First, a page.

Gun laws must be driven by common sense - Ahwatukee Foothills News: Valley And State

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Gun laws must be driven by common sense

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Posted: Saturday, January 21, 2012 2:02 pm

I'm a strong 2nd Amendment advocate, absolutely. But, every right and every law must be driven by common sense. The idea of opening up college campuses to guns cannot be reconciled with wisdom. Just ask those who will be forced to manage the consequences.

Last year, Gov. Jan Brewer vetoed a bill that would allow students to carry guns on college/university campuses. Currently, all campuses forbid citizen firearms. Only campus security may carry. Issuing the veto put her in a tough spot with NRA lobbyists and certain 2nd Amendment supporters.

In light of horrific campus shootings around the nation, one would think the idea of an armed student body would meet with positive responses. Americans certainly have a right to defend themselves.

Imagination puts me under a desk, with a gunman taking out my fellow classmates. The thought shakes a person to the soul, and in my case I would agonize over my inability to protect myself as well as make a difference for those around me.

I've been blessed to train under champion shooters and find my confidence in regards to gun safety sustains my political opinion. However, I'm also a realist. As a whole, I realize few Americans have the same self-assurance and training.

This session, we learn several more, similar bills are in the pipeline. The first one is HB 2254, sponsored by Representatives Jack Harper and Carl Seel. They want college and university teachers to be able to pack on campus. At first glance, that seems to be logical.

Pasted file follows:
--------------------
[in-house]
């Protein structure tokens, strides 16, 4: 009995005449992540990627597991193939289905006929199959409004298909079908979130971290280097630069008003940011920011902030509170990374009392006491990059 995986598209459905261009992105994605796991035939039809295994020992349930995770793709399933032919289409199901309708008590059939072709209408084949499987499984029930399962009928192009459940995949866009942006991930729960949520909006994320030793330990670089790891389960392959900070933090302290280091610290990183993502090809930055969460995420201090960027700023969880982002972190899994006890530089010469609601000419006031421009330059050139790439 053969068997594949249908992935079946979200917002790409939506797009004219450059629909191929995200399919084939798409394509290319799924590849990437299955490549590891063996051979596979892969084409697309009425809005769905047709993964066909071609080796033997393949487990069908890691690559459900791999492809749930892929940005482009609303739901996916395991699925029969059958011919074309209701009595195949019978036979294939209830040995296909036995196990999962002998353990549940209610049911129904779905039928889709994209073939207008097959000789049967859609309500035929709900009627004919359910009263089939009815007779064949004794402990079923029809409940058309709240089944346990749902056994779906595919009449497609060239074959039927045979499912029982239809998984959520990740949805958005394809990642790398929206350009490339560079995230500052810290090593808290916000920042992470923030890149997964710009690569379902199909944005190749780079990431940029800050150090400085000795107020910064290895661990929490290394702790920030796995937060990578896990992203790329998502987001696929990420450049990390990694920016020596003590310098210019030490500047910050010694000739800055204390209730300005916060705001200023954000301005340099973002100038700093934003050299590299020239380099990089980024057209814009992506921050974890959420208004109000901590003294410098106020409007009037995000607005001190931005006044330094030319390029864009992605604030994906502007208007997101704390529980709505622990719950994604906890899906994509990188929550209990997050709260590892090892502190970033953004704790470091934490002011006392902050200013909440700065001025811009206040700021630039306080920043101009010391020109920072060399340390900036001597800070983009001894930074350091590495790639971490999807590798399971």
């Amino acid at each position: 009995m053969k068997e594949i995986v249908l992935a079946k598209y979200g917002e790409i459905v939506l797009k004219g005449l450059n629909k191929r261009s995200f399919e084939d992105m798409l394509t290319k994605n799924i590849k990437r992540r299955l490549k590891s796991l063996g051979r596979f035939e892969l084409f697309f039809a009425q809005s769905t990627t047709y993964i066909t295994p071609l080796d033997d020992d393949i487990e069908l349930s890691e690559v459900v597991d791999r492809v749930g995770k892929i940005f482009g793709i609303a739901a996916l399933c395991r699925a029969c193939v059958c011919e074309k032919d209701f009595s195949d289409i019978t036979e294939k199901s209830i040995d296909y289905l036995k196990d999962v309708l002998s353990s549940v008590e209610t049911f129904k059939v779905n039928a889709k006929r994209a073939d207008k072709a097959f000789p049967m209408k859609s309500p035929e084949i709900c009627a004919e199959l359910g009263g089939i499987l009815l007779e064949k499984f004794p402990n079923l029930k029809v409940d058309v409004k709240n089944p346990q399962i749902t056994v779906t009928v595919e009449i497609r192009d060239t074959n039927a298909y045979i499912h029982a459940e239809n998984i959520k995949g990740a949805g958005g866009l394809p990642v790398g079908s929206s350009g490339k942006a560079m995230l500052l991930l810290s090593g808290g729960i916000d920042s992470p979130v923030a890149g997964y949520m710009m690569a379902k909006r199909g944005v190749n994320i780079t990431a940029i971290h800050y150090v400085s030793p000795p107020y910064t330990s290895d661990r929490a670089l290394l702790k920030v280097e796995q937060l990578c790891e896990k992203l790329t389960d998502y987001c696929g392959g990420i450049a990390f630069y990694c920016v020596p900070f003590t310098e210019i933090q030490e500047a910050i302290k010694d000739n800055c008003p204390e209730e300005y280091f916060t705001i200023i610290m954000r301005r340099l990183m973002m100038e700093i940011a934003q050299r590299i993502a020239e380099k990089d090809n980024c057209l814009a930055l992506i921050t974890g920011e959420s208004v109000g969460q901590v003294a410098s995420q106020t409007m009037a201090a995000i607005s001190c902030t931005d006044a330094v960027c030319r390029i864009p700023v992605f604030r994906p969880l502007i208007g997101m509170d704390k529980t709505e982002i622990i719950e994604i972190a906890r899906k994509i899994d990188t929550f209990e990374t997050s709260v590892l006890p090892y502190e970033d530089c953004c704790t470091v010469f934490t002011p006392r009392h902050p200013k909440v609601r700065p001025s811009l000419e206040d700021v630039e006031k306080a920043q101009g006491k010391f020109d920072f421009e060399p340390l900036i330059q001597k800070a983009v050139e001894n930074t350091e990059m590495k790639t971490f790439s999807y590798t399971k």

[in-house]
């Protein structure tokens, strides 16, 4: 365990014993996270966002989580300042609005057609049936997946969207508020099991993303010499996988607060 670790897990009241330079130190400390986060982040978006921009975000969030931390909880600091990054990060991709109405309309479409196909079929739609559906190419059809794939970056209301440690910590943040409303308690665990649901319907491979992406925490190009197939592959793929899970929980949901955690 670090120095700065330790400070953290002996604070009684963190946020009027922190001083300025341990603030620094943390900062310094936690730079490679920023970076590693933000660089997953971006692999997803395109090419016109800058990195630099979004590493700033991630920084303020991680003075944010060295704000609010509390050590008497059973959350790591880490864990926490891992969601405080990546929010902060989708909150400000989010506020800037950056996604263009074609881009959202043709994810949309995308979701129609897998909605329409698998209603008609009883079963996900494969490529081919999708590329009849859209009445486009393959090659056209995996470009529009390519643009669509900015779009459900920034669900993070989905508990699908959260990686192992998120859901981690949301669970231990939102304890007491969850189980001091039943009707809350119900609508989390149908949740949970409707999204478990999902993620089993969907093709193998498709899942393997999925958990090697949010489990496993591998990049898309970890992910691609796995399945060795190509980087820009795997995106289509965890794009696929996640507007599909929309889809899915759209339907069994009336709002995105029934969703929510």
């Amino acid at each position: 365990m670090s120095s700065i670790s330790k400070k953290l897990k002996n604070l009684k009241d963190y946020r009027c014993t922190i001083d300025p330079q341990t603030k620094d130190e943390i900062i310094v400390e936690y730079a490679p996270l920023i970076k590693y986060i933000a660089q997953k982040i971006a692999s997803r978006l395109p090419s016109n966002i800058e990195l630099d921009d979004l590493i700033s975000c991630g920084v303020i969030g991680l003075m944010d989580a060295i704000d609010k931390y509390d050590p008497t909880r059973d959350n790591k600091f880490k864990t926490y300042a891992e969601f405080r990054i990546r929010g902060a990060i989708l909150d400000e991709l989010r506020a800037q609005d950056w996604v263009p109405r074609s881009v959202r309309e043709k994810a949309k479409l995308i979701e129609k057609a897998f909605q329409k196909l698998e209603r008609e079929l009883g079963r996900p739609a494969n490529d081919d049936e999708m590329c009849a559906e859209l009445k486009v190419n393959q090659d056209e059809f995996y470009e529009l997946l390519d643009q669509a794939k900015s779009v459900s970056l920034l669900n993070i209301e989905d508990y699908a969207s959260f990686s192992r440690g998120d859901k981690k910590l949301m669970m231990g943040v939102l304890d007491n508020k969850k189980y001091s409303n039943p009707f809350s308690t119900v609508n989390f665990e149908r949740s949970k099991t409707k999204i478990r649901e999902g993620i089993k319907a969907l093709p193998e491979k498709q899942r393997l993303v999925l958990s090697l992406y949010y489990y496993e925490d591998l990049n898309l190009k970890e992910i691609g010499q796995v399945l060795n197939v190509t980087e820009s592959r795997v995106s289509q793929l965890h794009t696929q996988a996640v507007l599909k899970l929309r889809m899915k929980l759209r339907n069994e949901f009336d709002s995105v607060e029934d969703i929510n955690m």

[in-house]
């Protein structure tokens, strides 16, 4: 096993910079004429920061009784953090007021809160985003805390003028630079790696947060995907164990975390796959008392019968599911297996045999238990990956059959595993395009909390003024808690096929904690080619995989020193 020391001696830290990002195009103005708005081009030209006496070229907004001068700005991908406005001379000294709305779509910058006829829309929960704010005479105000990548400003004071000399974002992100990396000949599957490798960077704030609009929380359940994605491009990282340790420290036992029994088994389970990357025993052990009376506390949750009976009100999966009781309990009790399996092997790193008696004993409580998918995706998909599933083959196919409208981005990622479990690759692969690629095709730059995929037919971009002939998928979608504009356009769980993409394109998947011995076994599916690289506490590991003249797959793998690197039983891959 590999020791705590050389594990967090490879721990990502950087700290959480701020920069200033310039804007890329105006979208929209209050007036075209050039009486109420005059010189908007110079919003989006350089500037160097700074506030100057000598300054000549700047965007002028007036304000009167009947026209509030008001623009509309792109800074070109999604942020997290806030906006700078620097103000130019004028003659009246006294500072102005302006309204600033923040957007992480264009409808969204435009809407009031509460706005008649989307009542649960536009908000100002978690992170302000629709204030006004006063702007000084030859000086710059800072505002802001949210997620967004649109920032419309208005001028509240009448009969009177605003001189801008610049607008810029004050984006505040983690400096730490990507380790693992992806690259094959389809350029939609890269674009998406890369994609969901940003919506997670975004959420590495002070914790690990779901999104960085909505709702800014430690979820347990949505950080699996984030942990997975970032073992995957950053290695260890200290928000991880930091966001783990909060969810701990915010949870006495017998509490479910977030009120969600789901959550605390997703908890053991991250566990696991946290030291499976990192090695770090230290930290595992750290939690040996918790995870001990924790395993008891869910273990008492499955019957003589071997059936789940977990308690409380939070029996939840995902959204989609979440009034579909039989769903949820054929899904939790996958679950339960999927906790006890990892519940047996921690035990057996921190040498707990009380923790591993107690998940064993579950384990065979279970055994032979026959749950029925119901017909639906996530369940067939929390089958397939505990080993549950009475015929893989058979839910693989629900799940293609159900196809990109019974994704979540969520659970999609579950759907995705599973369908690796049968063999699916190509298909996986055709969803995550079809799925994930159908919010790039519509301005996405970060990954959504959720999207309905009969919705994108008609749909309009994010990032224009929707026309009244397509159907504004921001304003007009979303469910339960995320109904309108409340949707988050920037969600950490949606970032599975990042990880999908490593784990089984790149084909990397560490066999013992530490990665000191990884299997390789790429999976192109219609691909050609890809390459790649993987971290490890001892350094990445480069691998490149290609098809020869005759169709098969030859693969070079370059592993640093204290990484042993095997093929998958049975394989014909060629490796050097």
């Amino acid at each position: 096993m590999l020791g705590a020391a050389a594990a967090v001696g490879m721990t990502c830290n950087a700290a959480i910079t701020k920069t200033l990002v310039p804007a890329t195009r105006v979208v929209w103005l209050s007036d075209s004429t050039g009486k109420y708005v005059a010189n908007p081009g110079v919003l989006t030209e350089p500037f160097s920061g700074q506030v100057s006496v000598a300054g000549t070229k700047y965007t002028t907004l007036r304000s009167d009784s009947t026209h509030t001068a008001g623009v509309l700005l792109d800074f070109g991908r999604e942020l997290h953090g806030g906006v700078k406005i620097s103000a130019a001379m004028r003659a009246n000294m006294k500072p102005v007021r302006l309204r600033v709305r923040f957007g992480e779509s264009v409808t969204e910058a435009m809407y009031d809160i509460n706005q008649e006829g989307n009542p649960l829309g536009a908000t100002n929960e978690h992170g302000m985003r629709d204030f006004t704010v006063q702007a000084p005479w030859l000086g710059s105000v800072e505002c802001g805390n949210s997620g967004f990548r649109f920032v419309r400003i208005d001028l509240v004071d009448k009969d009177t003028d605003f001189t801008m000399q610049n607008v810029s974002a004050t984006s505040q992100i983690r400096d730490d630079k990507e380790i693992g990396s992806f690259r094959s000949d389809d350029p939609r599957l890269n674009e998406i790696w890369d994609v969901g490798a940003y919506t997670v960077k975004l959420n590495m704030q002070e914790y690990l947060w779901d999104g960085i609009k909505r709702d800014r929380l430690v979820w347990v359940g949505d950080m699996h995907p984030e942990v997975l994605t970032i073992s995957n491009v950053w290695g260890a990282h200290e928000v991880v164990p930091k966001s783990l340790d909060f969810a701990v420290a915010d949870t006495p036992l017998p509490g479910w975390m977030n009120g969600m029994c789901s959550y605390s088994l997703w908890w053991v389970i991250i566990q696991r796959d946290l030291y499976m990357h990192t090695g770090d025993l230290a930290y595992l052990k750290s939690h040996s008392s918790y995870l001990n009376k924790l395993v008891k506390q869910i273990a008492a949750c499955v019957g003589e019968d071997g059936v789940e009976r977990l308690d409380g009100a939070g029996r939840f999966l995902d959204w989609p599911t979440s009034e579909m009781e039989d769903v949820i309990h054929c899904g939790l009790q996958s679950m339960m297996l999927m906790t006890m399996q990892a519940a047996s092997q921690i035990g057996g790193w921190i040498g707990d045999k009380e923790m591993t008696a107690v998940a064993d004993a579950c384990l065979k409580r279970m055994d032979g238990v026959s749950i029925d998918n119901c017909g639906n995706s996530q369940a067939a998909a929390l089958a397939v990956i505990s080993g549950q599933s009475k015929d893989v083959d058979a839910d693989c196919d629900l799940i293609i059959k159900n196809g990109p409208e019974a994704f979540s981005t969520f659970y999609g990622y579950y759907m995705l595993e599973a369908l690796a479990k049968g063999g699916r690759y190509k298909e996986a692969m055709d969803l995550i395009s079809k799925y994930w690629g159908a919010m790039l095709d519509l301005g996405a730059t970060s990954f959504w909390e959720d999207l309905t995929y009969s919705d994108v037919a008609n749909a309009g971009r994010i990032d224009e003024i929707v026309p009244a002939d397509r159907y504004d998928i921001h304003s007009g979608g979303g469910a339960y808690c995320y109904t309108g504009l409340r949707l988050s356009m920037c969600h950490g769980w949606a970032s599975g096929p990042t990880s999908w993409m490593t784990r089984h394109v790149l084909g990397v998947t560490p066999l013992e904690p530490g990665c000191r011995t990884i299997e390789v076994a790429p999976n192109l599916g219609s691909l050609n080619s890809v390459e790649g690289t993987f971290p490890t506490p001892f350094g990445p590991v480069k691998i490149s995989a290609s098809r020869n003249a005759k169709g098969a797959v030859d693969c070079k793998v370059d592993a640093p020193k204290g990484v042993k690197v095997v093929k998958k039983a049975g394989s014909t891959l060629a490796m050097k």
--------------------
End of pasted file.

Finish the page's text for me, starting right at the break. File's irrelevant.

A second measure apparently is forthcoming. It's a revision of last year's vetoed bill. Sen. Ron Gould is reportedly reworking his plan for students to carry.

Checking in with Steve Corich, director of public safety at Mesa Community College, we find what nightmares Gould, Harper and Seel are preparing for Arizona.

Students with guns put teachers on guard instead of encouraging vibrant, bold classroom situations, where students are encouraged to challenge ideas. Unease replaces imaginative teaching.

"Weapons on campus create a whole, other dimension," Corich says. "Currently officers try to be very understanding." But if there's a high potential of weapons, of suspects being better armed than police, he says, tactics will change.

My straw poll shows strong opposition from faculty. Barry Vaughn, spokesman for the Maricopa Community College Faculty Association, points out that faculty who carry would be viewed as protectors, as "quasi-law enforcement personnel ... contrary to the nature of higher education faculty." He says, "We are teachers and scholars, not police."

Something parents and students need to remember: Police and lives depend on clarity in a violent situation.

Steve Kadel, a gun owner, campus instructor and son and grandson of police officers, says: "I want my students to feel free to disagree with me and have vigorous debate in a weapons-free environment." In response to Gould's upcoming bill, Kadel says, "This is the most dangerously ill-conceived piece of legislation I have seen in my lifetime."

I'm grateful Arizona has a strong 2nd Amendment lobby. However, it will have far more credibility when it acknowledges the need for wisdom in all things. When it comes to an armed campus, my gut tells me there's a better way - not perfect, but better.

If what we really want are safer students, then allocate state funds to bulk up the campus forces already in place. Taxpayers will need to do that anyway should campus guns be allowed.

Most Arizonans support civil rights and rights of safety. This issue reaches far beyond that scope. In the course of life, unfortunately, we can't protect ourselves or our children from every danger. But, we can use our best shot to make sure we don't make it worse.

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